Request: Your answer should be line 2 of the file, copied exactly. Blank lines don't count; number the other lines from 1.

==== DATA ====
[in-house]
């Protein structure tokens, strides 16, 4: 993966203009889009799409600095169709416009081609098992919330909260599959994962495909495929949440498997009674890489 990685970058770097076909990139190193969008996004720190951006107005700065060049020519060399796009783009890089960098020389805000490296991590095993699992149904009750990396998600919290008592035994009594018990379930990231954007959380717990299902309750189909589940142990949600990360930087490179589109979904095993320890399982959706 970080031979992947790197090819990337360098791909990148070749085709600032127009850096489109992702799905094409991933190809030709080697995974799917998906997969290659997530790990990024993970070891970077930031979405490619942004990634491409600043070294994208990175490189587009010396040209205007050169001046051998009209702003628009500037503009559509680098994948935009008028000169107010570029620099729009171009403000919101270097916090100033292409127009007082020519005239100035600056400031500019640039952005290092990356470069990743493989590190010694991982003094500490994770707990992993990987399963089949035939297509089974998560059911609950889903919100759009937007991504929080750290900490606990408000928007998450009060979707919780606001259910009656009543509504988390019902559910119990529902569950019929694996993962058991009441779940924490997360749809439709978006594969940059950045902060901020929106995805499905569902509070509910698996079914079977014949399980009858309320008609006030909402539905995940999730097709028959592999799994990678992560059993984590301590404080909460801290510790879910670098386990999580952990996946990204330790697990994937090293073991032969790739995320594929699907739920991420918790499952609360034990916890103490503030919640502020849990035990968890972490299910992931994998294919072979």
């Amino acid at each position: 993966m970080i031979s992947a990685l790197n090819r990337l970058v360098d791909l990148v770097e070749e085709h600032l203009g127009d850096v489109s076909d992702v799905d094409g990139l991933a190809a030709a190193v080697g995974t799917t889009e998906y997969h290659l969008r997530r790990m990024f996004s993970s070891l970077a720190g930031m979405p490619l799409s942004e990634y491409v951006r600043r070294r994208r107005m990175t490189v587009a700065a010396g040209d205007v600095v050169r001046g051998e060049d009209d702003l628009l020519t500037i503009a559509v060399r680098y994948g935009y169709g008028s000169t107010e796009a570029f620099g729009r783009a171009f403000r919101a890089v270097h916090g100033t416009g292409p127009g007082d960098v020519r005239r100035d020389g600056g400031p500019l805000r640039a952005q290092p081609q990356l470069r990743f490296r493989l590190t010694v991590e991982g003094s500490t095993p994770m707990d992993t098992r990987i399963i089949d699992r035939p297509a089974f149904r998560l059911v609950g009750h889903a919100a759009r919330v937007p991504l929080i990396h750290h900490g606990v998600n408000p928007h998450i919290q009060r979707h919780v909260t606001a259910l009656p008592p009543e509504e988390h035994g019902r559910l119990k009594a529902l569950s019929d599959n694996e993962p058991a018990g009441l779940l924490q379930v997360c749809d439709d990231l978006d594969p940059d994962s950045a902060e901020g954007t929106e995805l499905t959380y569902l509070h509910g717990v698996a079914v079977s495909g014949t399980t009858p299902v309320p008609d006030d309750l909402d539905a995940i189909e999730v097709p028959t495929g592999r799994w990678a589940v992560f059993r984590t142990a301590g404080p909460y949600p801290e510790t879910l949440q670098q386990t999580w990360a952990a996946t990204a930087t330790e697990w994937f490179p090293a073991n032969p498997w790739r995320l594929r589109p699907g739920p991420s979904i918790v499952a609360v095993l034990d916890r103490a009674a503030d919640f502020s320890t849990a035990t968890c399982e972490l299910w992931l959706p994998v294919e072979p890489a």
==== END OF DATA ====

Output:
């Protein structure tokens, strides 16, 4: 993966203009889009799409600095169709416009081609098992919330909260599959994962495909495929949440498997009674890489 990685970058770097076909990139190193969008996004720190951006107005700065060049020519060399796009783009890089960098020389805000490296991590095993699992149904009750990396998600919290008592035994009594018990379930990231954007959380717990299902309750189909589940142990949600990360930087490179589109979904095993320890399982959706 970080031979992947790197090819990337360098791909990148070749085709600032127009850096489109992702799905094409991933190809030709080697995974799917998906997969290659997530790990990024993970070891970077930031979405490619942004990634491409600043070294994208990175490189587009010396040209205007050169001046051998009209702003628009500037503009559509680098994948935009008028000169107010570029620099729009171009403000919101270097916090100033292409127009007082020519005239100035600056400031500019640039952005290092990356470069990743493989590190010694991982003094500490994770707990992993990987399963089949035939297509089974998560059911609950889903919100759009937007991504929080750290900490606990408000928007998450009060979707919780606001259910009656009543509504988390019902559910119990529902569950019929694996993962058991009441779940924490997360749809439709978006594969940059950045902060901020929106995805499905569902509070509910698996079914079977014949399980009858309320008609006030909402539905995940999730097709028959592999799994990678992560059993984590301590404080909460801290510790879910670098386990999580952990996946990204330790697990994937090293073991032969790739995320594929699907739920991420918790499952609360034990916890103490503030919640502020849990035990968890972490299910992931994998294919072979």